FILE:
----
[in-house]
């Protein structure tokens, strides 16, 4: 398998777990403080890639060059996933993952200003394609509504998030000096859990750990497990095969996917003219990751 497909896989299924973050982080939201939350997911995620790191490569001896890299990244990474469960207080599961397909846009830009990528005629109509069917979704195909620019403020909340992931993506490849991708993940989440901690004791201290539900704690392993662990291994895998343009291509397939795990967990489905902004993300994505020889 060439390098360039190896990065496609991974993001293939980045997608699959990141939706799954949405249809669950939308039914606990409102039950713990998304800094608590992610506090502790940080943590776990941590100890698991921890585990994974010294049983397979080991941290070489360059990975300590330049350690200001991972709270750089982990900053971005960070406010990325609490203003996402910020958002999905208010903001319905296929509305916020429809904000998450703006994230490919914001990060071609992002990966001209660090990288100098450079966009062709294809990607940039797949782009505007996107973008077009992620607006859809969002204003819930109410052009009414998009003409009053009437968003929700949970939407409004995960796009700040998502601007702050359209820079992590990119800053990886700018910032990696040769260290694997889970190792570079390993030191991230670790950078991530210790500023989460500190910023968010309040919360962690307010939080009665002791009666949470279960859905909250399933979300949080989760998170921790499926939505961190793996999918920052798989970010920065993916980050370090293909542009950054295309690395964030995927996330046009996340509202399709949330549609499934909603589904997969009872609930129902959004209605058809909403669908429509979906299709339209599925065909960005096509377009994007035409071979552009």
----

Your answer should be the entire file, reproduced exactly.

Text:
[in-house]
């Protein structure tokens, strides 16, 4: 398998777990403080890639060059996933993952200003394609509504998030000096859990750990497990095969996917003219990751 497909896989299924973050982080939201939350997911995620790191490569001896890299990244990474469960207080599961397909846009830009990528005629109509069917979704195909620019403020909340992931993506490849991708993940989440901690004791201290539900704690392993662990291994895998343009291509397939795990967990489905902004993300994505020889 060439390098360039190896990065496609991974993001293939980045997608699959990141939706799954949405249809669950939308039914606990409102039950713990998304800094608590992610506090502790940080943590776990941590100890698991921890585990994974010294049983397979080991941290070489360059990975300590330049350690200001991972709270750089982990900053971005960070406010990325609490203003996402910020958002999905208010903001319905296929509305916020429809904000998450703006994230490919914001990060071609992002990966001209660090990288100098450079966009062709294809990607940039797949782009505007996107973008077009992620607006859809969002204003819930109410052009009414998009003409009053009437968003929700949970939407409004995960796009700040998502601007702050359209820079992590990119800053990886700018910032990696040769260290694997889970190792570079390993030191991230670790950078991530210790500023989460500190910023968010309040919360962690307010939080009665002791009666949470279960859905909250399933979300949080989760998170921790499926939505961190793996999918920052798989970010920065993916980050370090293909542009950054295309690395964030995927996330046009996340509202399709949330549609499934909603589904997969009872609930129902959004209605058809909403669908429509979906299709339209599925065909960005096509377009994007035409071979552009």